Ken Andrews, a splendid publisher and friend
You may have seen the news in The Clarion-Ledger today that told of the death of Kenneth Andrews, the newspaper’s former publisher and a wonderful gentleman. Ken was 83 when he died of pancreatic cancer, and he had lived a full and productive life.
Andrews came to Jackson in 1982 when Gannett bought both Jackson newspapers and the Hattiesburg American. Andrews was a stranger to most Mississippians. He was no stranger to me.
Of my 60 years on this planet, I have spent 59 as a resident of Mississippi and one in Monroe, La. My one year in Monroe, working for the News Star-Morning World (August, 1978 to August of ’79), coincided with Andrews’ being the publisher of those two newspapers.
I was first a sports writer, then promoted to sports editor/columnist. I was living away from my hometown for the first time in my life. I don’t know how many times sports writers and publishers become close friends — not often, I’d guess — but Ken and I did. His vivacious wife, Jackie, was so good to me as well.
I’ll never forget the day I told Ken I was leaving Monroe to come back home to Mississippi. He said I could leave under one condition: that he host my going-away party at his home, which he did, pool-side, inviting the entire newsroom staff and sparing no expense.
At some point during the evening, he got me off to the side and told me, “I know you think you are leaving Gannett, but I’ll guarantee this company will own those Jackson papers within the next two years.”
It turned out to be just over two. Our friendship continued and grew in Jackson. In those days we had a sports staff or 25. Ken and Jackie celebrated us all at their house when we won several top national awards for sports journalism.
Ken Andrews was a splendid publisher because he immersed himself in the community, both in Monroe and then Jackson. Like most Gannett publishers, he was a business person first, a newspaper person second. But he hired great editors, stayed out of their ways, and allowed them to bring in fine reporters and writers. Within reason, he provided the wherewithal needed to cover the news.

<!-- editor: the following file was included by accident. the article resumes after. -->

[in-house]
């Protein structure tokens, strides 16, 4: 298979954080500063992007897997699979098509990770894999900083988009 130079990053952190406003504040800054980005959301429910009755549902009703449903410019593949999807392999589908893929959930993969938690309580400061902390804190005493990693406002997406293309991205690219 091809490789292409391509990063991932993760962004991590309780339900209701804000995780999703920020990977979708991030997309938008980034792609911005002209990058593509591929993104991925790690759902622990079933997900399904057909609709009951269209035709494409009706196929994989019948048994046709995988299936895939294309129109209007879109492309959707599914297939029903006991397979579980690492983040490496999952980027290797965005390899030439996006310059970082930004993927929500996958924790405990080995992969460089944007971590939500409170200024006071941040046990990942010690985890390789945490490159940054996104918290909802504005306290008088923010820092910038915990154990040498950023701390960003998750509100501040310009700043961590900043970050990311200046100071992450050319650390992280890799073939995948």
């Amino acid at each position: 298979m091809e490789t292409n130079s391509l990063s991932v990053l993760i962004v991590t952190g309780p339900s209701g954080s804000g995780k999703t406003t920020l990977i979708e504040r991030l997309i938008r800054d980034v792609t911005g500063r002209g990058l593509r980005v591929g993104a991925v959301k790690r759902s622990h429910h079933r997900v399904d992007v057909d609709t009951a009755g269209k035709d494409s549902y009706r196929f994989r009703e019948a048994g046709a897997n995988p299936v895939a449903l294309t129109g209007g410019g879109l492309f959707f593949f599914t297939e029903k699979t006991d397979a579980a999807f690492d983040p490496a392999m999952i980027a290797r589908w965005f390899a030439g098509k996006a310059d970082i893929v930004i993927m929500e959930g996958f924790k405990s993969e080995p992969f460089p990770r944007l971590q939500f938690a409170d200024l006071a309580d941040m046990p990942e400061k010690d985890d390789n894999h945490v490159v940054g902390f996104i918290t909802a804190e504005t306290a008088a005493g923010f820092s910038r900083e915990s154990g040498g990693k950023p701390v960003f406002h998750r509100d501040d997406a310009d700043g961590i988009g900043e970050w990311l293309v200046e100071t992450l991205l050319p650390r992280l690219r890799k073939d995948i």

In all too brief a time, under Andrews and executive editor Charles Overby, the Jackson papers thrived. Under their stewardship, The Clarion-Ledger won the Pulitzer Prize for its reporting on the dire need for education reform in Mississippi.
Overby, a splendid editor who worked at several newspapers in more than 20 years in the business, calls Andrews “the best publisher I ever worked for.”
Continued Overby, “He was the right man at the right time in Jackson. He and Jackie became a part of the community. They understood the importance of that in a city like Jackson.
“Ken cared deeply about what we were doing in the newsroom but he didn’t meddle,” Overby said. “He wasn’t only my publisher, he was my friend. What I admired about Ken perhaps the most is that he could have hobnobbed only with the rich and powerful in Jackson and Mississippi, but he enjoyed people of all stratas. Jackie was the same.”
Here’s what I can tell you about Ken: He was honest. He was kind. He was funny. And he could be firm when he needed to be so. He treated the janitors who emptied the trash cans with the same warm smile and charm as he did the star reporters who just won the Pulitzer. He had a way of making people feel better about themselves, which in turn made them want to work all the harder for him.
Ken was a Pensacola native, a Navy veteran, a husband of 60 years, the father of two, the grandfather of six and a great grandfather of two.
He was a helluva good man.